Keith Carter has enjoyed a long and distinguished career that makes it surprising for some that he resides in Beaumont, a small town in southeast Texas. While his hometown may be small, Carter’s vision is large and nuanced. This year, Carter is celebrating 50 years as an image maker with the release of a large tome published by University of Texas Press, Keith Carter: Fifty Years. Designed by D.J. Stout in conjunction with Pentagram, the book signals another rite of passage for the artist.
And while I am on the topic, isn’t it interesting that photography is often only mentioned as an addendum when it comes to written material? “Art and photography”, i.e. Art and photography, as it is often phrased, do not occupy disparate terrain — and if you doubt this, view the book’s accompanying exhibition at PDNB Gallery in Dallas. You’ll find plenty of luminous proof there.
In fact, Carter’s work is included in a list of institutions and collections that is staggering by anyone’s measure, among them the National Portrait Gallery, the National Gallery of Art, and the Smithsonian American Art Museum in D.C.; the Getty Museum in L.A; The Museum of Fine Arts, Houston; The Art Institute of Chicago; President and Mrs. Barack Obama; President and Mrs. George W. Bush; Yale University Museum; Harvard University; and of course, right here at the Amon Carter Museum in Fort Worth.
I interviewed him on the occasion of the book release and the show at PDNB.
Patricia Mora: Can you speak of your term, “small epiphanies”? It seems as if they occur both during the capturing of an image and afterwards — during the phase when the image emerges as a new, sometimes surprising, entity.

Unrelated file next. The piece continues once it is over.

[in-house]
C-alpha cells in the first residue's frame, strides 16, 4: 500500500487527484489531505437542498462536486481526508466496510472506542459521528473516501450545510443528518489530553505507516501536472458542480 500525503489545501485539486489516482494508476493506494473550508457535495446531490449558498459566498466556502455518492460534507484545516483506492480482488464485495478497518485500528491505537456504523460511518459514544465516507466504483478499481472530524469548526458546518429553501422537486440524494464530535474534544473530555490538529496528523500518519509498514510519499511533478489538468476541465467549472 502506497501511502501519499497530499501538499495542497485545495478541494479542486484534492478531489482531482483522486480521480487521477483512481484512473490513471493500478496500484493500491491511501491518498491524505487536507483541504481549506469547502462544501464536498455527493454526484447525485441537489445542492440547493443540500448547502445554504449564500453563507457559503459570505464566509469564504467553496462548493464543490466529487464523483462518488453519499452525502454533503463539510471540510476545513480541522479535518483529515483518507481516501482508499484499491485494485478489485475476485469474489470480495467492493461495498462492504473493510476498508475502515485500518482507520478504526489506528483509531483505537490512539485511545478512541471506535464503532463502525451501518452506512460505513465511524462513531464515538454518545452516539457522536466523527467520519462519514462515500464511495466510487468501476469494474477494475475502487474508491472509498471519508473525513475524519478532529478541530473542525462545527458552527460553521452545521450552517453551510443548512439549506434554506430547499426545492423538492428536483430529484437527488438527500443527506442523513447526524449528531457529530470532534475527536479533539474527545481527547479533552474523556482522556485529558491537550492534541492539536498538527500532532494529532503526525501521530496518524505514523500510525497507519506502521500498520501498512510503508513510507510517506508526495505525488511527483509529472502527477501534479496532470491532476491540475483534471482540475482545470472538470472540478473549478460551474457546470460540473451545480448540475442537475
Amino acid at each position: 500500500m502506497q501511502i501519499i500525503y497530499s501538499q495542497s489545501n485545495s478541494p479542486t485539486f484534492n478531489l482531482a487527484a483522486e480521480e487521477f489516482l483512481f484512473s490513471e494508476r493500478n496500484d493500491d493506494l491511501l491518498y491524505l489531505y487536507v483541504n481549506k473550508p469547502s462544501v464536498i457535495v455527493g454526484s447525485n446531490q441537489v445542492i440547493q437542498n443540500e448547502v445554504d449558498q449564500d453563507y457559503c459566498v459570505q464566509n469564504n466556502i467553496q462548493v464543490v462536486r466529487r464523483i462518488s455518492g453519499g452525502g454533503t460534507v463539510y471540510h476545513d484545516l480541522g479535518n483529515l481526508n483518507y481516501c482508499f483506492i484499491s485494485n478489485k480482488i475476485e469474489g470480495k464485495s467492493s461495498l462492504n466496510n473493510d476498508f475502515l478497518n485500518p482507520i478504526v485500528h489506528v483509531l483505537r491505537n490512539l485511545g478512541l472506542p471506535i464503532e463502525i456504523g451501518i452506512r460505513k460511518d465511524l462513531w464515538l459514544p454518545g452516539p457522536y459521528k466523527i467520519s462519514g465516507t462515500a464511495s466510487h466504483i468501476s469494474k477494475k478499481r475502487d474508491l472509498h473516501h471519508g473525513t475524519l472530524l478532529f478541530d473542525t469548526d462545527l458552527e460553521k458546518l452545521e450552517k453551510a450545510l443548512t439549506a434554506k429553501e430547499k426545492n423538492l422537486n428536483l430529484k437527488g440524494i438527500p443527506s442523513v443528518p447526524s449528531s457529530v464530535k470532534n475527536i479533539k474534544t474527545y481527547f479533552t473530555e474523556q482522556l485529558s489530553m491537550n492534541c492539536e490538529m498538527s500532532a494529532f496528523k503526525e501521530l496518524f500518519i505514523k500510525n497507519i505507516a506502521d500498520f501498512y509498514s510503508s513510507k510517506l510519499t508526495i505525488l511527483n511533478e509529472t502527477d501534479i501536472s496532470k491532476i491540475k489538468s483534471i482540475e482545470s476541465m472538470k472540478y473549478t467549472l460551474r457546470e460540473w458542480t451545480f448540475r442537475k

Keith Carter: I tend to work in the real world where actual events take place, rather than stage or conceptualize events. Occasionally, ordinary moments can seem transcendent to me. They tend to be alive with multiple meanings. They are what I call “small epiphanies.” For instance, I photographed a lost dog. It was a close-up, tightly composed portrait where I was focused on the eyes — which in turn, looked anthropomorphic, like the eyes of people I’ve known.
Mora: Can you characterize the nature of epiphany in the role of art generally? Does the degree of epiphany, so to speak, coincide with the image’s capacity to endure?
Carter: I suppose for me, epiphanies are how discoveries are made. They tend to move us outside of our own, occasionally limited, perspectives to consider new possibilities, and hopefully higher truths. I suppose the degree of epiphany, so to speak, coincides with the images’ capacity to endure because of their capacity to surprise and inform us. They can often lead to additional discoveries.
Mora: Your photographs of animals, particularly dogs, seem to transcend bifurcations of the real and transcendent. Are these disparate or overlapping realms?